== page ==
LEWISTON — There’s another type of ballot counting going on — in addition to the 2nd Congressional District contest between Bruce Poliquin and Jared Golden — for what kind of cool furniture should be in the new Connors Elementary School, scheduled to open in August.

New styles of learning and new styles of furniture will mean the new school’s classrooms will look different.

The Lewiston School Department held a “furniture fair” at Longley Elementary School on Nov. 8 inviting students, staff and members of the public to vote on what kind of furniture the school should have.

The ballots are being counted, Webster said on Monday, adding that about 1,000 people, including students and staff of Longley and Martel elementary schools, voted.

“It will be interesting to see what the results are,” Webster said. The results are expected to be known later this week.

The new school’s furniture and classrooms will be a departure from classrooms designed just 10 years ago, he said.

Just as teaching has changed, school furniture has changed.

The norm used to be teachers spent most of their day lecturing in front of the class. Now that happens only a minority of the day, Webster said.

More often students work in groups, and teachers go from one group of students to another. The new furniture will reflect new learning styles, he said, with different types of chairs, desks and even stools that will be easy to move around.

There won’t be just one type of furniture, there’ll be different types for different students.

For instance, there are new stools for students who require them to maintain their balance while doing school work, which could be beneficial for students who are fidgety or have trouble sitting still for any length of time. The new types of furniture will better facilitate student learning, Webster said.

“I don’t expect any of the classrooms in Connors to be desks and chairs all lined up,” Webster said.

CFW Architects are overseeing the new school’s furniture design.

The furniture election will provide input into furniture selection, but won’t be the deciding factor.

New furniture must be approved by the Maine Department of Education, which has oversight on the new school spending, since the school is being paid for by the state.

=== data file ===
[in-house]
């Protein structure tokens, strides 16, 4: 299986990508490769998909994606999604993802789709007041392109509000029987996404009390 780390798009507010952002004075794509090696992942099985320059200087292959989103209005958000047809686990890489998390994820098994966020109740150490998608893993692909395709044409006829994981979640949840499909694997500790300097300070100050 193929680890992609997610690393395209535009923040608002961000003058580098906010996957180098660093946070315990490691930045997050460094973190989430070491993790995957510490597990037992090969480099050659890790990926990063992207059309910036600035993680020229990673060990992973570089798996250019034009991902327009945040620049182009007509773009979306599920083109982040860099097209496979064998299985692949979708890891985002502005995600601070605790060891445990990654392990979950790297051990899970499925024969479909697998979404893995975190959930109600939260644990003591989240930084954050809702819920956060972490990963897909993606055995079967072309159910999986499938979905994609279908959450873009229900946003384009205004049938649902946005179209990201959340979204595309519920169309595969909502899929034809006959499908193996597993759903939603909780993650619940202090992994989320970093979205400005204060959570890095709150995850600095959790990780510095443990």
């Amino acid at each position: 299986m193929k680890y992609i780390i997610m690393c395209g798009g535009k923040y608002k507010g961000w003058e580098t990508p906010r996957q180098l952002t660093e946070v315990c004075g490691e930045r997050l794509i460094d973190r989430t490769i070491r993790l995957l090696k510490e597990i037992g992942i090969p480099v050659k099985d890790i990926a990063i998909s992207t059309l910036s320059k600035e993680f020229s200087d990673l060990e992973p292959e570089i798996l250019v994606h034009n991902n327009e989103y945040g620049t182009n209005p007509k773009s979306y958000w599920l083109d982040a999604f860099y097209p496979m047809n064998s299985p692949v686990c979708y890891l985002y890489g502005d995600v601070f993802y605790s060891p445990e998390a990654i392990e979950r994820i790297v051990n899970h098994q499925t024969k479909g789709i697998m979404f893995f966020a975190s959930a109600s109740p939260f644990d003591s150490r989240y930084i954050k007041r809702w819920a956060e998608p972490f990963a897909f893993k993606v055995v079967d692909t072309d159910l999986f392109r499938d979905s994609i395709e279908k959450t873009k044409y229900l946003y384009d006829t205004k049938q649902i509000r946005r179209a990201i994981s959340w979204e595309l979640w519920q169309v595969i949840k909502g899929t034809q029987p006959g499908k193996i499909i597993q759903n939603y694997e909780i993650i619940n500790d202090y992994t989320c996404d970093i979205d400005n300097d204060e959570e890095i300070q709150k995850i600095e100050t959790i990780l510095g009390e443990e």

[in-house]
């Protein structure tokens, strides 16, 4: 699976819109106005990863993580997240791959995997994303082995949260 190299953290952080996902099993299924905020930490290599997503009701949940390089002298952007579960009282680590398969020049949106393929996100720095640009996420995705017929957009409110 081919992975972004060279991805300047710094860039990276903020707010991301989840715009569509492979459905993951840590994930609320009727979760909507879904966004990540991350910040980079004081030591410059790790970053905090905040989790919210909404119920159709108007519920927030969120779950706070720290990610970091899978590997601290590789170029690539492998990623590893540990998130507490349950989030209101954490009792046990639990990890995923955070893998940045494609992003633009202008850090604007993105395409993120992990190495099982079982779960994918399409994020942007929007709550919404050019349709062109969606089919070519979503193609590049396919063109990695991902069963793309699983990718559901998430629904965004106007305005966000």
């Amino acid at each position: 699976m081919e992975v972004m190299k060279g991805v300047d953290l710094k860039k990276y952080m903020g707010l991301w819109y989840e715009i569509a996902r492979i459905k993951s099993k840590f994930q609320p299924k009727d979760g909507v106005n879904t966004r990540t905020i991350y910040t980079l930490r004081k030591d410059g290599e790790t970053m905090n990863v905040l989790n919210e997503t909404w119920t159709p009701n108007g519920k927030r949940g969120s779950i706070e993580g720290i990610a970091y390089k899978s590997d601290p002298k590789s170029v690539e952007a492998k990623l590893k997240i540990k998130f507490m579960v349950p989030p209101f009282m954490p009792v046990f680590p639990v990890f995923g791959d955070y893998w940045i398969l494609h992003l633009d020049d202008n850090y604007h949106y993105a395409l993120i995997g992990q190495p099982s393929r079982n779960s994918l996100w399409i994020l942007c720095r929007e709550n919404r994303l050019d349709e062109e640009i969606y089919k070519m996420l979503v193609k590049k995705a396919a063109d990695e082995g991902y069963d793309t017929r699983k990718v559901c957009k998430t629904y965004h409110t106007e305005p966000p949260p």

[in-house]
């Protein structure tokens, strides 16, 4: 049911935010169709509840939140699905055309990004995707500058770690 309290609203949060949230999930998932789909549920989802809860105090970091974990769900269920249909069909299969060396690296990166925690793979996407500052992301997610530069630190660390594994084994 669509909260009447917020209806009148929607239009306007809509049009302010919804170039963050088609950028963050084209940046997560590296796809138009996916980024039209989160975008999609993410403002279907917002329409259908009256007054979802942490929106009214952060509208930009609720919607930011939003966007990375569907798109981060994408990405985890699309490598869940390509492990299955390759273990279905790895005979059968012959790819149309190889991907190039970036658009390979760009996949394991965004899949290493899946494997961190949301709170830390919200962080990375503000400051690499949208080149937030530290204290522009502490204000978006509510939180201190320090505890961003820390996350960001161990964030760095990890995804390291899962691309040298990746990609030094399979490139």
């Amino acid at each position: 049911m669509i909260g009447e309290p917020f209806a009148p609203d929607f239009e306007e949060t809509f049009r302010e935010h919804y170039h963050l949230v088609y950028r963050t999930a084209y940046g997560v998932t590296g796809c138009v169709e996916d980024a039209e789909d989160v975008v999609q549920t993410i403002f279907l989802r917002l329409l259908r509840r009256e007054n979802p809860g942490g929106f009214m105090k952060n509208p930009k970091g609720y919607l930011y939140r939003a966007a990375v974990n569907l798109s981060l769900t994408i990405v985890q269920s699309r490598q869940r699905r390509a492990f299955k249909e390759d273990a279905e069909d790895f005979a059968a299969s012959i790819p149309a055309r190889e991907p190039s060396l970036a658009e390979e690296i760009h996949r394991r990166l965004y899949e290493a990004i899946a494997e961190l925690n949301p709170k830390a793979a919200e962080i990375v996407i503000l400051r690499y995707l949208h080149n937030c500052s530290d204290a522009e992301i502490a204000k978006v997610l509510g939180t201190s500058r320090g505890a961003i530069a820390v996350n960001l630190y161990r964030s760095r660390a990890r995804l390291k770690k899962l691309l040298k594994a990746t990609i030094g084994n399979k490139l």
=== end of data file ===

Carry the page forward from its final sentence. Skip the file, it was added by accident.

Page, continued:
Once the furniture is approved by the state, the plan is to place the order by or in January, Webster said. 

— Bonnie Washuk

It’s not Christmas time yet!

Last year we published a story about a British psychologist therapist Linda Blair cautioning that too much Christmas music played too early can lead to Christmas music fatigue and be bad for mental health.

It can make lots of us unhappy during the holiday season. That’s the thing, it’s NOT the season, not yet.

But on Saturday, Nov. 10, while shopping in a large retail store they played non-stop Christmas songs! I couldn’t wait to get out of there. I felt bad for the retail workers who were tied to their cash registers and had to endure it.

Then while driving to work Monday, Nov. 12, I heard “Rudolph the Red Nose Reindeer” and “Joy to the World” and more on the radio. Instead of bringing me cheer, it made me grimace. It made me groan. I changed the station.

Christmas music is nice, but not when played publicly non-stop in November.

Thanksgiving is early this year, which means an early Black Friday and longer Christmas shopping season. But Thanksgiving is still more than a week away. Give us time to reflect on Thanksgiving and being thankful for all we have before we’re supposed to get out there and get more stuff.

If this trend keeps going, the Christmas season will become longer than the Maine summer. 

— Bonnie Washuk

A “furniture fair” was held Nov. 8 at Longley Elementary School asking the public to vote for their favorite classroom furniture, like stools that allow students to move while working. The school will offer new kinds of furniture to reflect new learning styles, said Superintendent Bill Webster. (Submitted photo) 


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